You may find that it’s helpful to set some activities aside until you’re able to have more control over your stress in a healthy way. This may help you to feel like you’re succeeding at the end of your day instead of constantly falling behind.

Connect with a support system

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Having a strong support system may also help you cope with stress successfully.

According to the American Psychological Association (APA), emotional support can serve as a defensive factor when a person is experiencing stress. Despite the benefits of social support, many people report experiencing loneliness and insufficient emotional support. The APA’s Stress in American survey in 2022 showed that 56% of Americans thought that they could have used more emotional support since the pandemic began. 

It may be helpful to work on building a support system even when you feel like things are going well at the moment. You can continue to connect with friends and family during this time instead of waiting until things aren’t going well.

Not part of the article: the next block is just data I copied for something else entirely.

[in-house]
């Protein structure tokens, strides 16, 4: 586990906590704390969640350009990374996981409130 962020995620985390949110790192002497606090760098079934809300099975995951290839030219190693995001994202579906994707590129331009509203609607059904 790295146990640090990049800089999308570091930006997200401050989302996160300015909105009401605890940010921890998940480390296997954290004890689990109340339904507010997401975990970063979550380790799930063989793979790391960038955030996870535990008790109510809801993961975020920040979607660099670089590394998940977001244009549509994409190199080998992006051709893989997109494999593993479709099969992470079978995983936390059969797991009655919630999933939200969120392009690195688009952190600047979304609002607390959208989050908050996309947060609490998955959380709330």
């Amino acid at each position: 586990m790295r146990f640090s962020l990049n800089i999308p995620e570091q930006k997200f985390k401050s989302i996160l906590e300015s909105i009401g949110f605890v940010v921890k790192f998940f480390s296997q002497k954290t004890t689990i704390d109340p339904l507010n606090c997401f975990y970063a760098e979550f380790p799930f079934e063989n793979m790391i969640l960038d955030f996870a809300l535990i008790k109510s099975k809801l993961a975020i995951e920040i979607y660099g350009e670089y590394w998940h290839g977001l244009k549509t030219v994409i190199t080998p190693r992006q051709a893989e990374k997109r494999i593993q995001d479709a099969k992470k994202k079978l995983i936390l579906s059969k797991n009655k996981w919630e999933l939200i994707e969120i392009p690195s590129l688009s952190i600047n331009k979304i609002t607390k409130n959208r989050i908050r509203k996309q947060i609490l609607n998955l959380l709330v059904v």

Also, while it may seem easier to connect with people online, it can also be helpful to have people that you can talk to in person when you experience stress, anxiety, and difficult emotions.

What to do when you’re having trouble managing stress

Sometimes life’s challenges can feel like more stress than you’re able to handle on your own. When you feel like this, it can be helpful to talk with a licensed therapist. Even when you have a support system that you can connect with, there are times when it can be helpful to talk with someone experienced in treating people experiencing stress and anxiety.

If your stress makes it difficult to add traditional therapy to your busy schedule, you may benefit from online therapy, which many studies have demonstrated to be effective. One literature review published in 2017 found that internet-based cognitive behavioral therapy was effective for generalized anxiety disorder, depression, social anxiety, and substance use disorder, among other conditions.

With online therapy at BetterHelp, you can discuss what you’re experiencing with a therapist via audio, live chat, or videoconferencing. You can also message your therapist at any time through in-app messaging, and they’ll respond as soon as they can. You may find this helpful if you experience symptoms of stress in between therapy sessions.

Takeaway

Stress is typically a part of life for everyone, but it does not have to be something that has to linger and negatively affect your physical, mental, and emotional health. With the right resources and techniques, you may find that you can cope with stress before it becomes a problem. It may also help to speak with a licensed counselor in your community or online. With BetterHelp, you can be matched with a therapist who has training and experience in stress management. Take the first step toward coping more effectively with stress and reach out to BetterHelp today.